by His Excellency Ambassador Arley Gill, Ambassador to Caricom-Grenada, Chairman of the Grenada National Reparations Committee
It is with great honour and privilege that I join millions of people in Africa, in the African Diaspora, and others across the globe in commemorating and celebrating 24 January as World Day of African and Afro-descendant Culture.
Our ancestors are watching and are also celebrating as their children in the Motherland and their children in the Diaspora unite on this day to uplift and amplify the rich and vibrant culture of Africa, and the many ways in which African culture and the culture of people in the African Diaspora continue to thrive and flourish. Today is a reminder that from Ghana to Grenada, African culture is the thread that weaves us together as African people.
As Grenadians, we know quite well that even though African culture is being celebrated today — 24 January — that Africanism is an integral part of our daily lives. From our foods to our festivals; our music and storytelling — our culture is alive and well. Every time we eat Cou-Cou or dance to the beat of a drum, and remember or recite the childhood stories of Anansi, the Spider man — we are celebrating African culture.
Africanism is in our souls — it is what makes us who we are as a people. Our Grenadianism is because of our Africanism. It is a link that cannot be broken — despite efforts to separate and disconnect people in the Caribbean from our brothers and sisters on the African continent — it is our shared cultural heritage and traditions that bind us and bring us together.
Today, as the Covid-19 pandemic continues to change our way of life here in Grenada and across the world — it is our culture, it seems that still keeps us connected. And as we have seen over the past 2 years — when we have been forced to cancel carnival and many other cultural events — we were reminded that our carnival is not just an event — it lives and lingers in our souls and in our spirits. We can play mas wherever we are, and, with whatever we have at our disposal — it is what our ancestors were forced to do!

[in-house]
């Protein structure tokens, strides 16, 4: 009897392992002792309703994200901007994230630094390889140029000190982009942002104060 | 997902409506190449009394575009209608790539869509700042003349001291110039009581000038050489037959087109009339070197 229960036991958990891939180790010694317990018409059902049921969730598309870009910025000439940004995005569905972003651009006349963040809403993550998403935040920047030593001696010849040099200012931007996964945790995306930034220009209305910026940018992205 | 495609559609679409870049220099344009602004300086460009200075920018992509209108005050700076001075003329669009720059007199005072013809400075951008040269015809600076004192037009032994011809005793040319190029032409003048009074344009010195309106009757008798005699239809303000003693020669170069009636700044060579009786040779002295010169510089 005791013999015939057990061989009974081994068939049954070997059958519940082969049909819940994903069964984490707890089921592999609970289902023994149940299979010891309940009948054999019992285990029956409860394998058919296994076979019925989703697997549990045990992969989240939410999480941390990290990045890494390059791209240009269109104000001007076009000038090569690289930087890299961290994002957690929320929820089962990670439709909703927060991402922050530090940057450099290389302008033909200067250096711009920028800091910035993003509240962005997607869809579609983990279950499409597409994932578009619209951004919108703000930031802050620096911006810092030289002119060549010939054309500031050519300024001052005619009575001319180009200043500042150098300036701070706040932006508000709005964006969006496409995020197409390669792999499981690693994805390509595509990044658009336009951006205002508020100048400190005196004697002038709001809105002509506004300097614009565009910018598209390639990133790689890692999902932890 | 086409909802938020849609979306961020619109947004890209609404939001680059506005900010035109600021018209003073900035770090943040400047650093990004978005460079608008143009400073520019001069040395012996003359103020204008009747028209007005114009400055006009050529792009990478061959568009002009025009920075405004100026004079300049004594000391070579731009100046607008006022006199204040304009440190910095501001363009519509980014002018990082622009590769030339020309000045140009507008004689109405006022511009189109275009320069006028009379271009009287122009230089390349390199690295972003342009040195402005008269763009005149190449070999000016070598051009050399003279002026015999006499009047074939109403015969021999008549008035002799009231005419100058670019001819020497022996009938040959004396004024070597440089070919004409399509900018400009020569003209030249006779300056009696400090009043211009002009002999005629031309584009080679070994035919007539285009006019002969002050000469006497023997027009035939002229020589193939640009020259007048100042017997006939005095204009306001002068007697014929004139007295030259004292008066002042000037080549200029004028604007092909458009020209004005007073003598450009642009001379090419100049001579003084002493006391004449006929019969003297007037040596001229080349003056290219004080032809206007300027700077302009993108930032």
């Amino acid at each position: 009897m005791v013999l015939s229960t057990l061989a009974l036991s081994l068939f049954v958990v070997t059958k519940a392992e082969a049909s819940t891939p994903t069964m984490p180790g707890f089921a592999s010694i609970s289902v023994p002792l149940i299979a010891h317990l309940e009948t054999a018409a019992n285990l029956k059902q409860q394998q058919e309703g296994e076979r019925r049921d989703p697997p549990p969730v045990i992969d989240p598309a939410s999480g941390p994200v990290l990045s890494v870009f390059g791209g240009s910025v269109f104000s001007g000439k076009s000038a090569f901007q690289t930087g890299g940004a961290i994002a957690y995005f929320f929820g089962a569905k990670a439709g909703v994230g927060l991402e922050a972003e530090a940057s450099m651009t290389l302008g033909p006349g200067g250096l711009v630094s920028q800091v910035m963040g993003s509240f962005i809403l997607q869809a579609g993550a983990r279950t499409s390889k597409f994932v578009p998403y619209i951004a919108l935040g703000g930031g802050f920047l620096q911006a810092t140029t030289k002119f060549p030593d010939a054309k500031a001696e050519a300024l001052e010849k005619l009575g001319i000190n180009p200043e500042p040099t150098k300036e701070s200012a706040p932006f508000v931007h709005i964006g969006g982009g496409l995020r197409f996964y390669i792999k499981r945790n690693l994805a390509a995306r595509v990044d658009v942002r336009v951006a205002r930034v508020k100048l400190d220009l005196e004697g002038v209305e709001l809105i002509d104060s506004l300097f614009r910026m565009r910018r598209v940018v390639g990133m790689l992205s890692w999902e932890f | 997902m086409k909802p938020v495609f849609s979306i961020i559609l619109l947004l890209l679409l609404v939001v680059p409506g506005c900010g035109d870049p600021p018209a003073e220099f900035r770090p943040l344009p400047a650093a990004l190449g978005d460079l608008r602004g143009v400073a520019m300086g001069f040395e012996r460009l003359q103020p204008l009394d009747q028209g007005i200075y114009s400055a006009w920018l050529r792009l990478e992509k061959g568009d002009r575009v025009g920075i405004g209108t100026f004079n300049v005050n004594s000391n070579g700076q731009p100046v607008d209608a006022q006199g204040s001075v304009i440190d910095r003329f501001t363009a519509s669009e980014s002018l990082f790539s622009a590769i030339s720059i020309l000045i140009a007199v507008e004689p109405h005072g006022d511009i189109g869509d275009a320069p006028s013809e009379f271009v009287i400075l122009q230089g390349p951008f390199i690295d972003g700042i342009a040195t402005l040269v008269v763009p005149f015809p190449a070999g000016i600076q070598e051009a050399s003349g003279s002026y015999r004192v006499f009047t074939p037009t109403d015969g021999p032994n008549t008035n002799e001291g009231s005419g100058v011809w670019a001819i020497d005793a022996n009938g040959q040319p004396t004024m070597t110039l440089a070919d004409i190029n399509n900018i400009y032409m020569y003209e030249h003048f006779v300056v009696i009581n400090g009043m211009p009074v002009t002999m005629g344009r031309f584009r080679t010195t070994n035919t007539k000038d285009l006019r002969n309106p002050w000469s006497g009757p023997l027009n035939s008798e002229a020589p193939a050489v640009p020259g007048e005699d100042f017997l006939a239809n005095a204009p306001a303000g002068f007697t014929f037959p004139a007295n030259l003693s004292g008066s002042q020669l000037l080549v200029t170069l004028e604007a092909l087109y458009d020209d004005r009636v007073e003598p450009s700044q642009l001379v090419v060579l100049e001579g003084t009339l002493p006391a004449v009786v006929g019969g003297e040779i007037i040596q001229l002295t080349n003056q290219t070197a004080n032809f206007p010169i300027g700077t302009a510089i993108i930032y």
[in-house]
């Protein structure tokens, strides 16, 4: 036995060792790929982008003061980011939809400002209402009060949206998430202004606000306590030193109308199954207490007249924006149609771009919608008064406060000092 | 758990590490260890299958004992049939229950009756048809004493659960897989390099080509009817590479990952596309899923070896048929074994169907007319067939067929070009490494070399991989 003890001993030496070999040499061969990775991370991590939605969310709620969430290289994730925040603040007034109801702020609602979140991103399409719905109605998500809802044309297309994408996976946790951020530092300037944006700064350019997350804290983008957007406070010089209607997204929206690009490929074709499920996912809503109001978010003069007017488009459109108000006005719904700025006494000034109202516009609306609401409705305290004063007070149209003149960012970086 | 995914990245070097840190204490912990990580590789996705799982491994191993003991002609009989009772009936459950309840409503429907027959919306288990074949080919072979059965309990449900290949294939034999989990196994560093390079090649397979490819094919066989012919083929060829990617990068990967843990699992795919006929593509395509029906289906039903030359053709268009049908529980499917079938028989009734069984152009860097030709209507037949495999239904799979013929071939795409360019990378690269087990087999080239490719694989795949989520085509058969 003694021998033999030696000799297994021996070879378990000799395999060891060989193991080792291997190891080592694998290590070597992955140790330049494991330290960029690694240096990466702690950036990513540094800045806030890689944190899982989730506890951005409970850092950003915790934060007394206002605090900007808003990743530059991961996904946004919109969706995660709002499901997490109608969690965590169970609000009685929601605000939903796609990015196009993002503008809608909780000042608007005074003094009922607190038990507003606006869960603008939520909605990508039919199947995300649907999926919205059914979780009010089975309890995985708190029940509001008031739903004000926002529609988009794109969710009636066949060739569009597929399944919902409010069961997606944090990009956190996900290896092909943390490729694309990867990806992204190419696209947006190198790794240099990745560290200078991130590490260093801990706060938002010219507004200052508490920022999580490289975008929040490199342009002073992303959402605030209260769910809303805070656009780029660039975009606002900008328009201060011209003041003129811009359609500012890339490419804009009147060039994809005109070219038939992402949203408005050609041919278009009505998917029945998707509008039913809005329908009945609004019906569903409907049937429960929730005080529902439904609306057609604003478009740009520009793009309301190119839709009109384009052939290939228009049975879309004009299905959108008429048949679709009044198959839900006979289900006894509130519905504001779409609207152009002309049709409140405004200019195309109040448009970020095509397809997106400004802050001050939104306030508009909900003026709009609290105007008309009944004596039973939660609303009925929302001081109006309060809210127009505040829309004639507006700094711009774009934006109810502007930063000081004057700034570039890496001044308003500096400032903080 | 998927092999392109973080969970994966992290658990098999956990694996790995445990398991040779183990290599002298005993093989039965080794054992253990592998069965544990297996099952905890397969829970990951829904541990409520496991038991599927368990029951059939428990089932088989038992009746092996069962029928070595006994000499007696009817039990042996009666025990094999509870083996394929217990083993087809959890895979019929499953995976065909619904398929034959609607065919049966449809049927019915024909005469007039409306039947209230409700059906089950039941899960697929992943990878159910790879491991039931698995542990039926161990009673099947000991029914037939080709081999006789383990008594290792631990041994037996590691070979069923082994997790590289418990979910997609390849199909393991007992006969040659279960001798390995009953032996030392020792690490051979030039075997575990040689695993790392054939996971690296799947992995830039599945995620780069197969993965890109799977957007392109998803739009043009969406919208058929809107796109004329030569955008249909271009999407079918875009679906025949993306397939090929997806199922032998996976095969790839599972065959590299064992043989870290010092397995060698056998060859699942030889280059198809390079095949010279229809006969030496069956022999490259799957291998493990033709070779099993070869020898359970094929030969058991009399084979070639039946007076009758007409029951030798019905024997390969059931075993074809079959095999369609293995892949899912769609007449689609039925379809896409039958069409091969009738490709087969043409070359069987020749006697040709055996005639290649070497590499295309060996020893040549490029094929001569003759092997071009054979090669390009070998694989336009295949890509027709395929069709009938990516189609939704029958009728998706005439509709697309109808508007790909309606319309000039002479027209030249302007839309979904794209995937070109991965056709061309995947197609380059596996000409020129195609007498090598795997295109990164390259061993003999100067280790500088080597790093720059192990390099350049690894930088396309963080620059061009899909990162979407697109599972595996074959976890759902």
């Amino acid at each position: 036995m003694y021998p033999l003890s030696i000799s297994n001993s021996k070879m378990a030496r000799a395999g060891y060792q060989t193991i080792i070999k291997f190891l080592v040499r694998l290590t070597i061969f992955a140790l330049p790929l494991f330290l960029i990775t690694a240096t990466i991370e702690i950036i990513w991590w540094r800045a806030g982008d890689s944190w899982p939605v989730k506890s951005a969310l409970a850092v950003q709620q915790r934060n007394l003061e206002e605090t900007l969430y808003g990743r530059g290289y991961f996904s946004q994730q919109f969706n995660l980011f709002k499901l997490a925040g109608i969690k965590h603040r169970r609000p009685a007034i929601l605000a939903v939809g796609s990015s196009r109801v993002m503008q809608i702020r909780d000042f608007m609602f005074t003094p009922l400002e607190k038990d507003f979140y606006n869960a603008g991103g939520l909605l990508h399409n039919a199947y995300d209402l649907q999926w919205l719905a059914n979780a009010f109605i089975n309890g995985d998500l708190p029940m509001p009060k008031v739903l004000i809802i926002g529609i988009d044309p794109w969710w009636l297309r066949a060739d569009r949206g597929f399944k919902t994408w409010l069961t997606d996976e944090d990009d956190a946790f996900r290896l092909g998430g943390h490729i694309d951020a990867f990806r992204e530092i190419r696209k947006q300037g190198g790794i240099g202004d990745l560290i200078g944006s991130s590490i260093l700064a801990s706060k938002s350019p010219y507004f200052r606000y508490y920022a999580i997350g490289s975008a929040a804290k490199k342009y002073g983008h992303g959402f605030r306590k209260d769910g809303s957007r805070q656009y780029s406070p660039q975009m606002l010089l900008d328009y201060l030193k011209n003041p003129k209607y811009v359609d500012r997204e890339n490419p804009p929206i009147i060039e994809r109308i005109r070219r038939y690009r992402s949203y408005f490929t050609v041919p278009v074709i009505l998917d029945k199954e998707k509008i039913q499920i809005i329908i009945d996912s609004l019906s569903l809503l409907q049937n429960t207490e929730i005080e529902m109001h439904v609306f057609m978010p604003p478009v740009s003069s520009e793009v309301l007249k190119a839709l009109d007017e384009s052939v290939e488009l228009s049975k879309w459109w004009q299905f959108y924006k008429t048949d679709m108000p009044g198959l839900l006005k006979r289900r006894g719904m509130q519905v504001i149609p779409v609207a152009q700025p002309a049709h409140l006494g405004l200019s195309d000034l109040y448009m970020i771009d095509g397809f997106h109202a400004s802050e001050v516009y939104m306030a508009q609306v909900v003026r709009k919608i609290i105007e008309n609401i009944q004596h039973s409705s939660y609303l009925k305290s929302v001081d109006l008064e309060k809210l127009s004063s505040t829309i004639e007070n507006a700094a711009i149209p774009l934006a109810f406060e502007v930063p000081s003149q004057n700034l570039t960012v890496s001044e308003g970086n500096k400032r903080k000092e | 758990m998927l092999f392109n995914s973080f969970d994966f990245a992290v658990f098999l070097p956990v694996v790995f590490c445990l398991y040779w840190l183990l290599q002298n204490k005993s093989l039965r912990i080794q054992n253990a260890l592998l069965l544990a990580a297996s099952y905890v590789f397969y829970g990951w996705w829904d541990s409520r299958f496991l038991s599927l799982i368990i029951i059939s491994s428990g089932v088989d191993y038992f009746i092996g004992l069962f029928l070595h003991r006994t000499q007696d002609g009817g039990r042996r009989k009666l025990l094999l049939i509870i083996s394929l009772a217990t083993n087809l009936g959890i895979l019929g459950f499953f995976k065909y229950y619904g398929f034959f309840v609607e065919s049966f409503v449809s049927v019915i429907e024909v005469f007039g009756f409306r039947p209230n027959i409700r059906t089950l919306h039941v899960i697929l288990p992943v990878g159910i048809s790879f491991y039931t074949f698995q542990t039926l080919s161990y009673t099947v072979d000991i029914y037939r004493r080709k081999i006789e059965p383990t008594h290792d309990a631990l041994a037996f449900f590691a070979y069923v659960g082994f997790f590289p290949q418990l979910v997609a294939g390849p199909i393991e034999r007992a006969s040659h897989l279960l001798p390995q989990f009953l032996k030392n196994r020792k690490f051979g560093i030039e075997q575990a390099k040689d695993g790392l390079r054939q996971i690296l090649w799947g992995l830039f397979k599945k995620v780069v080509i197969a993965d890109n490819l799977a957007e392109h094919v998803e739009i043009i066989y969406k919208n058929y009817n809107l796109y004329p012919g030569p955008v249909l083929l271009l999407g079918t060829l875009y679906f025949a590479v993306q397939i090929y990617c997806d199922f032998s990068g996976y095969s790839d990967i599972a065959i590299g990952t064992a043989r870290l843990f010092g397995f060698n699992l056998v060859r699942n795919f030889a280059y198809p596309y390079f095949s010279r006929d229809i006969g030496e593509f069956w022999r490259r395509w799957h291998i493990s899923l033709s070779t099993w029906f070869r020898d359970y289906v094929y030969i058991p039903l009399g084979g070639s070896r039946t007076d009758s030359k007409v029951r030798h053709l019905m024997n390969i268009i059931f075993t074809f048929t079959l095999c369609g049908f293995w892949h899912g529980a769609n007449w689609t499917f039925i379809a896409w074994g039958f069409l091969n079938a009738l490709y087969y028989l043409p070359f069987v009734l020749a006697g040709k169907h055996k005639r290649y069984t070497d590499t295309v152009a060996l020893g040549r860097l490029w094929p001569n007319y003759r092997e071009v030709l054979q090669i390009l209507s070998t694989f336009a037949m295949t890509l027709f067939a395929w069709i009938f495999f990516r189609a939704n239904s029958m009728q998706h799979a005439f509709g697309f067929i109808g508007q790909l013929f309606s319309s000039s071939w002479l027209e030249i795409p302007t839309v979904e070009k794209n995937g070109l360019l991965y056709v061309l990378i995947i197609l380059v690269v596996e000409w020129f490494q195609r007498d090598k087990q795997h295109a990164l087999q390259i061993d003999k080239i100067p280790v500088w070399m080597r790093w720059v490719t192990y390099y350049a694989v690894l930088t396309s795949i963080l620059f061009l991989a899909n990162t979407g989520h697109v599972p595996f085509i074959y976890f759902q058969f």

That — my brothers and sisters is the strength and power of African and Afro-descendent culture — it is encoded in our DNA. It is that same power that guided fueled and, inspired our ancestors to make music, and dance, and tell stories while toiling under the brutality and inhumanity of slavery. Our beautiful jab-jab, j’ouvert and, carnival festivities are testaments to our ancestors connecting and transferring the culture and traditions of Africa — their motherland to their lives in a new and unfamiliar place — Grenada or should I say Camerhogne.
From the Djembe drums of West Africa to the steel drums of Trinidad; from traditional face painting on the African continent to Jab-jabs painting their faces and bodies here in Grenada — we know that African and Afro-descendant culture is alive and well.
However, it is our work — each and every one of us to nurture and preserve these cultural traditions by becoming ambassadors of this rich cultural heritage; committing to passing on these cultural traditions to the next generation of culture workers — dancers, musicians, storytellers and others engage in the cultural industry, and publicly recognising our cultural heroes and heroines — the likes of Auntie Tek, Don Charles, James Clarkson, David Peck Edwards, Bubbler, African Teller, Natty Nuclear dread, Tangler, Winston Fleary, Peter Bain, Brother Resistance, Shadow, Singing Sandra, Bunny Wailer, Frederick “Toots” Maytals, Lee Scratch Perry, Robbie Shakespeare and many more unsung and uncelebrated cultural ambassadors who ensured that the cultural bond between Africa, Grenada and the Caribbean remained strong and vibrant over the years.
Finally, 24 January 24 – World Day of African and Afro-descendant Culture is a day that the entire world must celebrate the important contributions that Africans and Afro-descendants have made to World Culture and we must — as a humanity — recognise the need to protect and preserve this rich cultural heritage for future generation — here in Grenada and across the globe.
Congratulations on this important day, and let us do — each and every one of us — what we know must be done — to keep our rich African cultural heritage alive and well here in Grenada!